‘Barney & Friends’ documentary tries to tie bashing the kids’ show to larger cultural tides




CNN
 — 

Aside from planting that song in everyone’s head (again), “I Love You, You Hate Me” is an amusing look back at the “Barney & Friends” phenomenon, and the over-the-top torrents of hostility the PBS children’s show elicited. Yet the two-part documentary is also the soapy story of the creator and her family, which ends up eclipsing the overreaching impulse to connect the purple dinosaur to something more culturally profound.

Conceived by Sheryl Leach, a resident of Allen, Texas, in 1988, “Barney” became an instant favorite among toddlers, in part because of its simple repetition and cheerfully cut-rate production values. The show also “hit a nerve at the dawn of the social-media era,” as Bob West, the original voice of Barney, observes, with music director Bob Singleton noting that material tailored to a three year old “will drive a grownup crazy.”

By tapping into an under-served, fresh-out-of-diapers demographic, Leach became fabulously wealthy, eventually selling the company for $275 million. But the popularity of Barney exacted an almost Shakespearean toll on her family, including her son, Patrick, who, it’s suggested, suffered for growing up in the shadow of a felt-covered “sibling” whose fame eclipsed him.

“All that success came at a price,” says Andrew Olsen, a devotee of “Barney” history and its memorabilia.

There are other strange details in director Tommy Avallone’s film, like how the original actor inside the Barney suit, David Joyner, found a too-good-to-be-true (for media purposes, anyway) second career as a tantric massage therapist and healer, a practice that included, by his admission, sleeping with at least some of his clients.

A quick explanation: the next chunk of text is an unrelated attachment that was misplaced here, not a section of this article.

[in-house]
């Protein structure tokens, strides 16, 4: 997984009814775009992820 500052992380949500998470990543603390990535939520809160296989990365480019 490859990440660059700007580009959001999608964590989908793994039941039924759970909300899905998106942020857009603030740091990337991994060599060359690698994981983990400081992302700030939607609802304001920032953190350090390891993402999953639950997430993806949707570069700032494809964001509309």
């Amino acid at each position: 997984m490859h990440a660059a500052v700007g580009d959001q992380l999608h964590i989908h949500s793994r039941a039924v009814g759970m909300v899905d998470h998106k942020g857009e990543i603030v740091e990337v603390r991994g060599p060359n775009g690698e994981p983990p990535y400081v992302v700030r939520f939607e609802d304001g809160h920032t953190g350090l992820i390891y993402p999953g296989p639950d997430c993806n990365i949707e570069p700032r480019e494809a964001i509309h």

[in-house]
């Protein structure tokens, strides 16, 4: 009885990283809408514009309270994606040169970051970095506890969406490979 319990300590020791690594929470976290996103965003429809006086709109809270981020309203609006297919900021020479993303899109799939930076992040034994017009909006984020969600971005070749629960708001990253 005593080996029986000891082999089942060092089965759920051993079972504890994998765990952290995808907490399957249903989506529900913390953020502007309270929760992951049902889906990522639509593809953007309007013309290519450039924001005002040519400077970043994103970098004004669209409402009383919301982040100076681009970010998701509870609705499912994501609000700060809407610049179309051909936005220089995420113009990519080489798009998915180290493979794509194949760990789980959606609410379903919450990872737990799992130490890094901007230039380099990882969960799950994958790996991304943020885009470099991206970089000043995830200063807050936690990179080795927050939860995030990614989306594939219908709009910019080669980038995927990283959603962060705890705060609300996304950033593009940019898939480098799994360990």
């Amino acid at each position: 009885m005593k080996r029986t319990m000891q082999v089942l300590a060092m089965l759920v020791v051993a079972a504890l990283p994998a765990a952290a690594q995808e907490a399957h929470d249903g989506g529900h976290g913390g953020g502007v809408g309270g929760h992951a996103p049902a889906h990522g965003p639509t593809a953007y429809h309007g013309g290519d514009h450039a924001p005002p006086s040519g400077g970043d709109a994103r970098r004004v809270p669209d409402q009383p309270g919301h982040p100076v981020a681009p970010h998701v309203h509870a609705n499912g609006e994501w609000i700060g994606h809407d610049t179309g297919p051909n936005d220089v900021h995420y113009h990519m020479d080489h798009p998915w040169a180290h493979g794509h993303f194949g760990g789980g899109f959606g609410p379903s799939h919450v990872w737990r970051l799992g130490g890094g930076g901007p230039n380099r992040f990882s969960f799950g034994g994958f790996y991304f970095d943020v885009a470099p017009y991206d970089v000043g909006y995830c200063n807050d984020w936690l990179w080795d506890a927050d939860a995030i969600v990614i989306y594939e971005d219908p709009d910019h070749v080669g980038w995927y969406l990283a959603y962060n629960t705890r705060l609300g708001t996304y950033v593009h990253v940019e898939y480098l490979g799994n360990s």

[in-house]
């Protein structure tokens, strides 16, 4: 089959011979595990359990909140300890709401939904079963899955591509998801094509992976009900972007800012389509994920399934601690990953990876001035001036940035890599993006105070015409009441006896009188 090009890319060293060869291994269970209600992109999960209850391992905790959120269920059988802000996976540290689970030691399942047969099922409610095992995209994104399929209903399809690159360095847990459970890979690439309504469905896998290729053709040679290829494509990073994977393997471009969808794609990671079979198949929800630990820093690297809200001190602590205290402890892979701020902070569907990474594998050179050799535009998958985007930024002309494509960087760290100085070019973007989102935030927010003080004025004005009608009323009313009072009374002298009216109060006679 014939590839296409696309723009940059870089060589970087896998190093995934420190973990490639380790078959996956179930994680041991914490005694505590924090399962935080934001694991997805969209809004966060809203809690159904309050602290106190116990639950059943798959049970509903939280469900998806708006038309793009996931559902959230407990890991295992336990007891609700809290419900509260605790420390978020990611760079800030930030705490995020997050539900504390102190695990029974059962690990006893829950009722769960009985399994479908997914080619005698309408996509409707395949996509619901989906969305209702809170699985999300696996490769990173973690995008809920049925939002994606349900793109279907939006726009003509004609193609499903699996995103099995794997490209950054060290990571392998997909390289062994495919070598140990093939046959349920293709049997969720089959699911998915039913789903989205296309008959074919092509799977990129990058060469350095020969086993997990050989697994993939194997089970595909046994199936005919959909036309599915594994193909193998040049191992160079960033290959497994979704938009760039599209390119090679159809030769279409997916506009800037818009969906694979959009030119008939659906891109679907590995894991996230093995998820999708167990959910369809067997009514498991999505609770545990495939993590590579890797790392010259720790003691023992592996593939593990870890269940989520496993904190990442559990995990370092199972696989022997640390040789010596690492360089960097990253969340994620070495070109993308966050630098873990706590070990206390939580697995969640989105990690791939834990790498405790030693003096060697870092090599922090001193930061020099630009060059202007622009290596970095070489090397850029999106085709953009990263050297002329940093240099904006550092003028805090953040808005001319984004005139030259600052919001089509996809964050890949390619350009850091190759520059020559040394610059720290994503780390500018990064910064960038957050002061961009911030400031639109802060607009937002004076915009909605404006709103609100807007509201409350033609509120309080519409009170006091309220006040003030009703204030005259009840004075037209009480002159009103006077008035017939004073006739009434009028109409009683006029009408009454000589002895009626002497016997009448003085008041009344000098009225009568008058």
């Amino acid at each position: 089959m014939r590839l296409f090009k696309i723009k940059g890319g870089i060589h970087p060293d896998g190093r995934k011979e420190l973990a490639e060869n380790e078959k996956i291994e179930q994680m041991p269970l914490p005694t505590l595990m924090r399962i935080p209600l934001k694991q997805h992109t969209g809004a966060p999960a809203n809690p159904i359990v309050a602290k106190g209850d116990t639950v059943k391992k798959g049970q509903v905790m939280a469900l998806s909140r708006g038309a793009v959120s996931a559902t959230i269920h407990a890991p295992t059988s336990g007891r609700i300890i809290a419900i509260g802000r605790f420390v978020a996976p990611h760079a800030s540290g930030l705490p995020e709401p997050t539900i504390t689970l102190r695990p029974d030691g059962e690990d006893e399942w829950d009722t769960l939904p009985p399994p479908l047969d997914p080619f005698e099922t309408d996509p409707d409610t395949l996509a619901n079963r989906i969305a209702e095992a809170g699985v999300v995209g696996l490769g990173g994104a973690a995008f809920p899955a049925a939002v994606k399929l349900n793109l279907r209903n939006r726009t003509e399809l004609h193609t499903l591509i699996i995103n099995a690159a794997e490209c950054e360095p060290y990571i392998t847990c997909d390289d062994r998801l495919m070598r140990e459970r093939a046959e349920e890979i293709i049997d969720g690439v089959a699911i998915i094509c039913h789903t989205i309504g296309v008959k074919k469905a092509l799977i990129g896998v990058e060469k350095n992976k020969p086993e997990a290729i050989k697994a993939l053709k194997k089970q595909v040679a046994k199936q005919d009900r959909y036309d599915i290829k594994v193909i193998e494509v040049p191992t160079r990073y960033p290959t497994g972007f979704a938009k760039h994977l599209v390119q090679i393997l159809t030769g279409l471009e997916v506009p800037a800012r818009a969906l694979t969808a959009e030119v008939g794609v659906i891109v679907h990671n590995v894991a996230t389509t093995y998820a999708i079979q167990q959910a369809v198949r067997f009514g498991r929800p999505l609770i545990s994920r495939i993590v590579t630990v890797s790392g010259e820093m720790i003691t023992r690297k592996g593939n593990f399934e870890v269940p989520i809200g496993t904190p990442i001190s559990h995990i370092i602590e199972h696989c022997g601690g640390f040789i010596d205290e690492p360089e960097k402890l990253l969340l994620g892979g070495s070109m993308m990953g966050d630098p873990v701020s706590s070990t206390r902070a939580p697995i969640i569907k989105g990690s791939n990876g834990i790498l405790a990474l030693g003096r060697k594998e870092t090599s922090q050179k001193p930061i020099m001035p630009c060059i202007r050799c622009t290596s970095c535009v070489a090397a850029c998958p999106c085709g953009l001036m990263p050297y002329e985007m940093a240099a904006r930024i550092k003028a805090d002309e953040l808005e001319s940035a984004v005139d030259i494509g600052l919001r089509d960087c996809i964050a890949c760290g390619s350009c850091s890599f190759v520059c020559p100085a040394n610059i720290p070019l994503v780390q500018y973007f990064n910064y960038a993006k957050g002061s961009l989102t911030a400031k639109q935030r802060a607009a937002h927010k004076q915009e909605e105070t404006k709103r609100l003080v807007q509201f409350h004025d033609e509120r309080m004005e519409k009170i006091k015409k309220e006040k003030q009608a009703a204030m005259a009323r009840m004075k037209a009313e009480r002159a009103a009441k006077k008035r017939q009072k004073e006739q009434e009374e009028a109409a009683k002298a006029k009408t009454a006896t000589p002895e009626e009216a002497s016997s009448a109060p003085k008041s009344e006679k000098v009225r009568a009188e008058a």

Still, “I Love You” really wants to emphasize the vitriol flung at Barney – the “You Hate Me” part – as evidence of a nasty turn in the culture during those years, from the snarky attitude embodied by David Letterman to the daily fistfights on Jerry Springer’s talk show.

It’s a reasonable point at first, but one the documentary overplays, especially when there’s so much odd, specific stuff about the show to mine here. Sure, the Barney bashing (such as an incident with the famous San Diego Chicken) sailed into the ridiculous, but what that says America during those years doesn’t necessarily represent any kind of a straight line.

There are also rather arbitrary voices brought into the mix, such as NBC’s Al Roker, which merely underscores that the list of people with something profound to share about Barney, which was canceled in 2010, is relatively short.

“I Love You, You Hate Me” has already generated media attention for Peacock, so score it as a win by that measure. But while the project captures a very specific moment in time, it runs out of insight before its time is up.

“I Love You, You Hate Me” premieres October 12 on Peacock.

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